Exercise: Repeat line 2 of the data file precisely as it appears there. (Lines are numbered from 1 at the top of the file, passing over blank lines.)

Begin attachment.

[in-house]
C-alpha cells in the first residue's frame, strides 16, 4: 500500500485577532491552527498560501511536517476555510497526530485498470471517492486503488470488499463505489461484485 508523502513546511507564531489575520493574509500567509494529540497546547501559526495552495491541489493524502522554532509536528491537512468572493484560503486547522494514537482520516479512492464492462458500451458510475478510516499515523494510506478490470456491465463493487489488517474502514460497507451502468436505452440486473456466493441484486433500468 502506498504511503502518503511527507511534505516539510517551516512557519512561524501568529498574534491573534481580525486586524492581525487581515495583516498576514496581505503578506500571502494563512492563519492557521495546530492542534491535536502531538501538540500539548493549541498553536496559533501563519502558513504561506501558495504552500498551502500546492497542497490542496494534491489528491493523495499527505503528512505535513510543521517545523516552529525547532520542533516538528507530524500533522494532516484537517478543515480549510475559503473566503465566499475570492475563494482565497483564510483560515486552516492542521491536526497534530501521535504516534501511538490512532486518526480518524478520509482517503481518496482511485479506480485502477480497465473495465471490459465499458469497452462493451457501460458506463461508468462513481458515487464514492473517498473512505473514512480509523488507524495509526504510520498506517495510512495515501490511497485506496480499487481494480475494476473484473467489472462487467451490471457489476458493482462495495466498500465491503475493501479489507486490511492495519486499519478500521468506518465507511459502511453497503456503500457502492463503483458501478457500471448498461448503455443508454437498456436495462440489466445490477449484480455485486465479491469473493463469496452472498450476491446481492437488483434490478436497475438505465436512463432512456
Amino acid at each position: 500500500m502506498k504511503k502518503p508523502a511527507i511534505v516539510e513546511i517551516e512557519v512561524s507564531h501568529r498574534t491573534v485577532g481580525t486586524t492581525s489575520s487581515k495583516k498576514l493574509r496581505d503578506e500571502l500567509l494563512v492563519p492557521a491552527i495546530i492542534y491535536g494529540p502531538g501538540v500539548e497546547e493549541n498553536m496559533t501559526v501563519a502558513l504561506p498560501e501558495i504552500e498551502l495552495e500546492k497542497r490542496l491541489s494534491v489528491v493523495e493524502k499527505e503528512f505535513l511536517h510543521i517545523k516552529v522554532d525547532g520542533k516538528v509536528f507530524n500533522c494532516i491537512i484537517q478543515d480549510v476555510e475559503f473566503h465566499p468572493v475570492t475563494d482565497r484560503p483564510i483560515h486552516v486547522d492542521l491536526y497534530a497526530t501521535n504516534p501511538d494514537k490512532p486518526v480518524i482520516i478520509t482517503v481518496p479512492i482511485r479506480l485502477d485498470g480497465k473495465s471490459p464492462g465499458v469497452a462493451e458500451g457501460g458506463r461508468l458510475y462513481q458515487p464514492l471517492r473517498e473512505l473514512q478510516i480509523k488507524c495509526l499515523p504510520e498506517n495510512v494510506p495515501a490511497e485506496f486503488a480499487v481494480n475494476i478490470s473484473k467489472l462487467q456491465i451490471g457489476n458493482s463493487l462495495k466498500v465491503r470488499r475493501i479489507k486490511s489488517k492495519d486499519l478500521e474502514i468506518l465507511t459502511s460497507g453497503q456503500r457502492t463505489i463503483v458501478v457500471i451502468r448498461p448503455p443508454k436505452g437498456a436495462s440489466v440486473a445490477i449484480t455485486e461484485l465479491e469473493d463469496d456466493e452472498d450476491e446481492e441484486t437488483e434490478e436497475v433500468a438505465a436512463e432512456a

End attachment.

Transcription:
C-alpha cells in the first residue's frame, strides 16, 4: 500500500485577532491552527498560501511536517476555510497526530485498470471517492486503488470488499463505489461484485 508523502513546511507564531489575520493574509500567509494529540497546547501559526495552495491541489493524502522554532509536528491537512468572493484560503486547522494514537482520516479512492464492462458500451458510475478510516499515523494510506478490470456491465463493487489488517474502514460497507451502468436505452440486473456466493441484486433500468 502506498504511503502518503511527507511534505516539510517551516512557519512561524501568529498574534491573534481580525486586524492581525487581515495583516498576514496581505503578506500571502494563512492563519492557521495546530492542534491535536502531538501538540500539548493549541498553536496559533501563519502558513504561506501558495504552500498551502500546492497542497490542496494534491489528491493523495499527505503528512505535513510543521517545523516552529525547532520542533516538528507530524500533522494532516484537517478543515480549510475559503473566503465566499475570492475563494482565497483564510483560515486552516492542521491536526497534530501521535504516534501511538490512532486518526480518524478520509482517503481518496482511485479506480485502477480497465473495465471490459465499458469497452462493451457501460458506463461508468462513481458515487464514492473517498473512505473514512480509523488507524495509526504510520498506517495510512495515501490511497485506496480499487481494480475494476473484473467489472462487467451490471457489476458493482462495495466498500465491503475493501479489507486490511492495519486499519478500521468506518465507511459502511453497503456503500457502492463503483458501478457500471448498461448503455443508454437498456436495462440489466445490477449484480455485486465479491469473493463469496452472498450476491446481492437488483434490478436497475438505465436512463432512456